This is the second part in our series focused on self-insuring and health insurance options. The first article in this series, from Rocco Taglioni, SVP, Distribution and Marketing, Individual Insurance and Wealth, Sun Life Financial, looks at three strategies for managing clients’ future health and personal care costs.
When your clients start saving for retirement, including critical illness insurance (CII) in their plans can help protect their assets. As they get a little older and closer to retirement, having a conversation about long-term care insurance (LTCI) is just as important as the one you had about CII.
CII is still important for clients between 40 and 49 years old, because they may still carry debt and have children at home. For your boomer clients — 50 to 69 years old — it’s time to educate them about the benefits of purchasing LTCI. Many will eventually need long-term care. An LTCI policy can help them pay for the type of care they want when they need it later.
Research reveals clients are starting to realize they have to make plans for future health and personalcare:
- 75% of clients assume they’ll be responsible for funding the majority of their own care.1
Another survey shows many Canadians haven’t considered health insurance as a way to fund some of their future health and personal care costs:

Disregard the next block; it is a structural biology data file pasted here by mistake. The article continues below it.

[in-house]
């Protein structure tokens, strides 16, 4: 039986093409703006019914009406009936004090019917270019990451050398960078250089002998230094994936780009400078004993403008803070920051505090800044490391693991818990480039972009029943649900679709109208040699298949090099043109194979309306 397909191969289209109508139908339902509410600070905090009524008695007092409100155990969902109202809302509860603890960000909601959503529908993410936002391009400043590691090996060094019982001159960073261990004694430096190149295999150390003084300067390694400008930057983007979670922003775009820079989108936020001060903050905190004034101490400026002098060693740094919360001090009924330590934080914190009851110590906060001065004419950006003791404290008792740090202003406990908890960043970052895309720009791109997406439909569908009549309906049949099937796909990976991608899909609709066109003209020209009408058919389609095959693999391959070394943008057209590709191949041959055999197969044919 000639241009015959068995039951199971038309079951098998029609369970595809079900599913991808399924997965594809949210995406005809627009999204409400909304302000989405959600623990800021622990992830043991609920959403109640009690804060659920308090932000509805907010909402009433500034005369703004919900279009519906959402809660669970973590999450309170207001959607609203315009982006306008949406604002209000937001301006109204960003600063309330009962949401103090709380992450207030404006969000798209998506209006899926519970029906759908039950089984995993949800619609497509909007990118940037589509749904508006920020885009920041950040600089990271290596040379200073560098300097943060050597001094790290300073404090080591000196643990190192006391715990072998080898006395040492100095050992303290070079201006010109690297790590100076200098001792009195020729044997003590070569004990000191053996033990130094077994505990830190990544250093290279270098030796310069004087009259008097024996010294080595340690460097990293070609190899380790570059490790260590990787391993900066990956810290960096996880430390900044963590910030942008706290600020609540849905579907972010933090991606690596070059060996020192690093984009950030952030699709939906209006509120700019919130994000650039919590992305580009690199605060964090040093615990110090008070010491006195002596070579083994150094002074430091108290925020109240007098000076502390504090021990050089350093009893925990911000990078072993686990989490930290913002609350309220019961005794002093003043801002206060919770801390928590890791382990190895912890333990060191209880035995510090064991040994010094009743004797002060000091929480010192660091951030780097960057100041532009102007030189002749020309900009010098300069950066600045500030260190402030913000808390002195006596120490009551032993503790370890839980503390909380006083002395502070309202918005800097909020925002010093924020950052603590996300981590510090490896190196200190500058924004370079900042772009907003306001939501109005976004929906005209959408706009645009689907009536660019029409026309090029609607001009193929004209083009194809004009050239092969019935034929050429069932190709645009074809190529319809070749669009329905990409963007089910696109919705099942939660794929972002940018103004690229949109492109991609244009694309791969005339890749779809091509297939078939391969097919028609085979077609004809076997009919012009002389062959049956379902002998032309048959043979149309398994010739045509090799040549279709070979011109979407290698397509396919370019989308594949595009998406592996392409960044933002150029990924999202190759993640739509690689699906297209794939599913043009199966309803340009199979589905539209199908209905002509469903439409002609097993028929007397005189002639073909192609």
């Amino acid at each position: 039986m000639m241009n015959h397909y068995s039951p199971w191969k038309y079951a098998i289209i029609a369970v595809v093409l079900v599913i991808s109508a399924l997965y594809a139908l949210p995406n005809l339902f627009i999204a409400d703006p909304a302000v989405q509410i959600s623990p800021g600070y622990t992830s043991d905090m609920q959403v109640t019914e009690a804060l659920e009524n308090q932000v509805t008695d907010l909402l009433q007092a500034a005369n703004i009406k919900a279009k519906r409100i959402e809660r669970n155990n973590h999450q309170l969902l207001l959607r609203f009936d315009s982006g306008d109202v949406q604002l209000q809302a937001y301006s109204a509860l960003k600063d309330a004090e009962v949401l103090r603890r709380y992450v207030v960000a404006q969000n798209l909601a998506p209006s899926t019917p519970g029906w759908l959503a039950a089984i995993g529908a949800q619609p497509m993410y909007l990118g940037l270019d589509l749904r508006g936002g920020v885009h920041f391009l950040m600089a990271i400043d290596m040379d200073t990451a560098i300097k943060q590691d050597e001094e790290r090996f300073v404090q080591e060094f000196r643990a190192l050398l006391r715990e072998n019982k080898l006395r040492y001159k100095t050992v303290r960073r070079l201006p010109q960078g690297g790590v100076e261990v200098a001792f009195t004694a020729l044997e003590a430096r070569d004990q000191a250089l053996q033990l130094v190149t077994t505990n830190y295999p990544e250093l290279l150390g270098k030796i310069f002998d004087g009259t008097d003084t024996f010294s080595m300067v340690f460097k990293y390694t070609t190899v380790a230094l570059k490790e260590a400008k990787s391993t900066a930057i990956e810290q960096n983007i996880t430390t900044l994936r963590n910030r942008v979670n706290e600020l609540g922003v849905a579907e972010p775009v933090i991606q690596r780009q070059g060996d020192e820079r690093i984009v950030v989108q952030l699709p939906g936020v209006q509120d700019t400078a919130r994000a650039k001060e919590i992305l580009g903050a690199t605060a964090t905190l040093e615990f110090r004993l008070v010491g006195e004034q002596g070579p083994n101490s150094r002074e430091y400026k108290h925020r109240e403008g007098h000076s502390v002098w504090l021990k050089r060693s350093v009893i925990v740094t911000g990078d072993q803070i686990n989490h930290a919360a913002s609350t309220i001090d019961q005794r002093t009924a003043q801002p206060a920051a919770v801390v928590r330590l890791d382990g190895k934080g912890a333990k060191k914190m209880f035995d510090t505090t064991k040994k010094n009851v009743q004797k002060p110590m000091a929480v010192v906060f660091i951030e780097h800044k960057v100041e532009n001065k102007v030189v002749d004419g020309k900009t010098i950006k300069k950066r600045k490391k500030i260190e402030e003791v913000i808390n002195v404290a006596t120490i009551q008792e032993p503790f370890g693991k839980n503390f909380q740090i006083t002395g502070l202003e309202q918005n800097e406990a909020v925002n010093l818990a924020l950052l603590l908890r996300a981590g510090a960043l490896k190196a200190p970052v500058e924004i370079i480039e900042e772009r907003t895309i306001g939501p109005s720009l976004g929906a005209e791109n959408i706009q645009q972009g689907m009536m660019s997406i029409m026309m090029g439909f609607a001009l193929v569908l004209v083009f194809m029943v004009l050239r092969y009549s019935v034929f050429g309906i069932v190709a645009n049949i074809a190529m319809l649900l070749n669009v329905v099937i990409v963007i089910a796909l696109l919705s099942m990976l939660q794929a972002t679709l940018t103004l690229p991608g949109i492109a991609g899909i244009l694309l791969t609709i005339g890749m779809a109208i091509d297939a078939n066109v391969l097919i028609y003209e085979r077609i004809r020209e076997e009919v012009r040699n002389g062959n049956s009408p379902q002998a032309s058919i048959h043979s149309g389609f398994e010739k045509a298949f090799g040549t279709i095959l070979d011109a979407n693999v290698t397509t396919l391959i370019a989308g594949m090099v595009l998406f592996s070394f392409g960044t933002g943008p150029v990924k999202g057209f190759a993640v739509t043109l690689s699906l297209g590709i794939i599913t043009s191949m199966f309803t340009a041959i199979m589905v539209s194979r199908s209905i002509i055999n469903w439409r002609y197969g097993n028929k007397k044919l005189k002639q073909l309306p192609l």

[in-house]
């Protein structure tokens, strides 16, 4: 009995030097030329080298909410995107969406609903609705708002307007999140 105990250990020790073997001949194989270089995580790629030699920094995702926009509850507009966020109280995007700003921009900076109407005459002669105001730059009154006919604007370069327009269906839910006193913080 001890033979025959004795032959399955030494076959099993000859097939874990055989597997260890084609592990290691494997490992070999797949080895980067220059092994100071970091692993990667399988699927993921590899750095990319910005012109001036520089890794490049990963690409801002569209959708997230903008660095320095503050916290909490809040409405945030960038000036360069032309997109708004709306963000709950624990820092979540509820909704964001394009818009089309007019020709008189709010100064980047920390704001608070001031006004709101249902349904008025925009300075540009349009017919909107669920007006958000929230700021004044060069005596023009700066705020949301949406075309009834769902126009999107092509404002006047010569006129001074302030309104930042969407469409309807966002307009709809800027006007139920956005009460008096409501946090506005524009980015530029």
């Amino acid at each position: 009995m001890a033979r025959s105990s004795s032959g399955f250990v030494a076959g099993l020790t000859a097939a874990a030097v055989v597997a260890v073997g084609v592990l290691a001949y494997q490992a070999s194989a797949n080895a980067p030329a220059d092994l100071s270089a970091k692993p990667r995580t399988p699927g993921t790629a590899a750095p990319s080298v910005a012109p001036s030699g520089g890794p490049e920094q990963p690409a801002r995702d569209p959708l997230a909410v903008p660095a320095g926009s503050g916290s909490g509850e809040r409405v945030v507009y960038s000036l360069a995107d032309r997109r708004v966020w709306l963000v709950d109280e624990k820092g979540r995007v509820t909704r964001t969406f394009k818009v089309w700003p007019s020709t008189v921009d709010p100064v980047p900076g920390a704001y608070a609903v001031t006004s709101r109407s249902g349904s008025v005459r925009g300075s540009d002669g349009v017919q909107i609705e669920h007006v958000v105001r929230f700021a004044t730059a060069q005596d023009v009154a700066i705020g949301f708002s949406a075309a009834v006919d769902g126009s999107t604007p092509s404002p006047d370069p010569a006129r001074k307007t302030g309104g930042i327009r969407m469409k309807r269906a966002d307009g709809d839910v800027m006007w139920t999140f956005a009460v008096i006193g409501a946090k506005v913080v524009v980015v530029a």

- Only 33% of Canadian respondents who have a written financial plan report that their plan includes health insurance.2
You can show your clients how health insurance helps them cover costs resulting from an unexpected serious illness or an eventual need for substantial care and assistance. You can also demonstrate how health insurance preserves their assets, estate value and legacy plans.
Putting future care on the radar
Canadians are living longer — but not necessarily healthier.3 If you have clients who intend to self-fund their future care needs by allocating a portion of their assets to a health fund, consider offering them other options. It’s easy to underestimate the cost of care, which can deplete assets faster than expected.
Many advisors are building health-care conversations into their business practices.
Joe Sheehan and his son Jake Sheehan, who work together in their firm Life Design Systems, designed an Excel tool to help clients see their own financial strategies and structures from a unique perspective. They walk their clients through their financial futures, helping them address essential questions, like when they want to retire and whether they’ll have the retirement money they need for the rest of their lives.
Joe and Jake are examples of advisors who are including potential health and personal care costs in their clients’ current life and financial strategies. They know stress testing plans is an opportunity for interactive feedback that supports effective decision making.
They give the example of a 45-year-old single man — an affluent client.
Outlining the potential financial implications of a critical illness on the client’s life, they ask, “What are your assumptions for building your wealth in the future?” If it’s saving $50,000 a year for the next 10 years, they’ll demonstrate how a critical illness may affect productivity and therefore the ability to achieve savings targets. Then they’ll show the benefits of using a portion of planned savings to fund a critical illness insurance policy with a return-of-premium on cancellation or expiry option.